Nesbit Likes: And The Days Are Not Full Enough by Ezra Pound

If you were ever looking for the shortest poem that spoke the loudest, it might just be this one. The piece is one that is known by many – however, if this is your first time reading this poem, you surely won’t forget it.

Pound encompasses our fears in one, short stanza. Life is fleeting. Keats similarly touched upon the subject and it’s heavy and haunting; there’s just not enough time to complete our goals – whatever they are. Time escapes us. As poets, as writers, it’s a feeling too familiar that although there are thousands of ideas we have in our heads, it means nothing if it isn’t written down.

For me, this poem is the epitome of the wake-up call. Whatever it is you want to do in life, whatever it is you want to achieve, whatever it is you want to become, it requires work, it requires time, and you have to start right now. Turn off the television, put down the book, finish your pint. It motivates me in wanting to not only shake the grass but tear them up from the roots, salt the earth behind and let everyone know that Nesbit was here.

— — —
And the days are not full enough
And the nights are not full enough
And life slips by like a field mouse
Not shaking the grass

Powerful Themes – Time, Memory and Love

A short piece containing some of my favourite pieces of writing, with a bit extra.

Nesbit and Gibley

John Hurt in the Gate Theatre Dublin production of “Krapp'’s Last Tape” at Center Theatre Group’s Kirk Douglas Theatre						Photo by Ryan Miller/Capture Imaging

Time, memory and love are some of the top, most prominent themes in writing. They are regularly the key topic when it comes to a story or otherwise an umbrella theme for others. One reason why I actively seek stories which encompass and explore these themes is because they’re universal. Every human being to have ever lived will have experienced some form of love, memory and without a doubt, a sense of time. Whether these things are in an abundance of or a lack of, they’re relatable, understandable and translate across all mediums of art.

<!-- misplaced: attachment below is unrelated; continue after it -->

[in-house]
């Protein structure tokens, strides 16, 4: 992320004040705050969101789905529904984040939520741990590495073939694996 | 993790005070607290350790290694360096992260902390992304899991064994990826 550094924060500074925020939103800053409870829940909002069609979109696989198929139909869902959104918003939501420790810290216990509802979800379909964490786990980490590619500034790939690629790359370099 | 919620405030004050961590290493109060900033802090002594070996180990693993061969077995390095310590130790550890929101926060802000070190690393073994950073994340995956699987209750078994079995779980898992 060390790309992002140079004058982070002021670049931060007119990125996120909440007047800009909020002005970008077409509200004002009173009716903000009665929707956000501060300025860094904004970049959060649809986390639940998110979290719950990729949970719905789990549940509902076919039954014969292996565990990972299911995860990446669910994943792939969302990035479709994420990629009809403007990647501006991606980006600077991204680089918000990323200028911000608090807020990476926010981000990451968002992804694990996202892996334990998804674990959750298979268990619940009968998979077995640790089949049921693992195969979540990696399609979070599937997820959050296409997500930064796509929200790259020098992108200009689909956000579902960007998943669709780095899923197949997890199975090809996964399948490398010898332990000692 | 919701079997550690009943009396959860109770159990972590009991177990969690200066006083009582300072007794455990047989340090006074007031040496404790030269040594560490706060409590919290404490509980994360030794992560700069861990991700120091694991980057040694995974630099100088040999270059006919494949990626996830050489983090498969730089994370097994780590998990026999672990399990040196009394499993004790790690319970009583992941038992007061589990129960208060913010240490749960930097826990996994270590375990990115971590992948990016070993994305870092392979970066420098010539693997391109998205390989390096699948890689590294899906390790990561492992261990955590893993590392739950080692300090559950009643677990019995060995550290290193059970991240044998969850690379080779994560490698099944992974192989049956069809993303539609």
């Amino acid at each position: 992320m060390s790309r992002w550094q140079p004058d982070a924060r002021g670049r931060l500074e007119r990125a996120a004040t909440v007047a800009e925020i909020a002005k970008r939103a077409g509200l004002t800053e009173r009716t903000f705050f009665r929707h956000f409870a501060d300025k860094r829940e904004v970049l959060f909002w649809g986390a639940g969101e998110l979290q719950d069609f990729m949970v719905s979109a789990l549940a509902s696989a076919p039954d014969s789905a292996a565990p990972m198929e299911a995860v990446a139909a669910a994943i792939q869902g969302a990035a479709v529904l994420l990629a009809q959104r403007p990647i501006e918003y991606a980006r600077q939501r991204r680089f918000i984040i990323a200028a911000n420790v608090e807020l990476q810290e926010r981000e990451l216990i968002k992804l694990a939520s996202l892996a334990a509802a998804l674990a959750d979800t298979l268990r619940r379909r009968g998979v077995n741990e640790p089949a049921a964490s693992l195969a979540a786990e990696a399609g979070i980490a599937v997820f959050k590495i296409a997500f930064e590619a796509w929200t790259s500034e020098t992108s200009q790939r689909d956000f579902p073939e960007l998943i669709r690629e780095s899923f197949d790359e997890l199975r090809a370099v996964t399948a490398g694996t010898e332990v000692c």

Below, I’ve compiled a small list of my favourite pieces where these themes synergise and flourish. Some old and some young, they are complete masterpieces in my eyes and I’d highly recommend reading or watching them when you get the chance. Most of them I’m sure people have heard of but if there’s one that’s new to…

View original post 673 more words

Powerful Themes – Time, Memory and Love

Time, memory and love are some of the top, most prominent themes in writing. They are regularly the key topic when it comes to a story or otherwise an umbrella theme for others. One reason why I actively seek stories which encompass and explore these themes is because they’re universal. Every human being to have ever lived will have experienced some form of love, memory and without a doubt, a sense of time. Whether these things are in an abundance of or a lack of, they’re relatable, understandable and translate across all mediums of art.

Below, I’ve compiled a small list of my favourite pieces where these themes synergise and flourish. Some old and some young, they are complete masterpieces in my eyes and I’d highly recommend reading or watching them when you get the chance. Most of them I’m sure people have heard of but if there’s one that’s new to you, I’d be happy to have shared a great piece of art.

In no particular order…

Poem: During Wind and Rain
by Thomas Hardy (1917)

“And the rotten rose is ript from the wall.”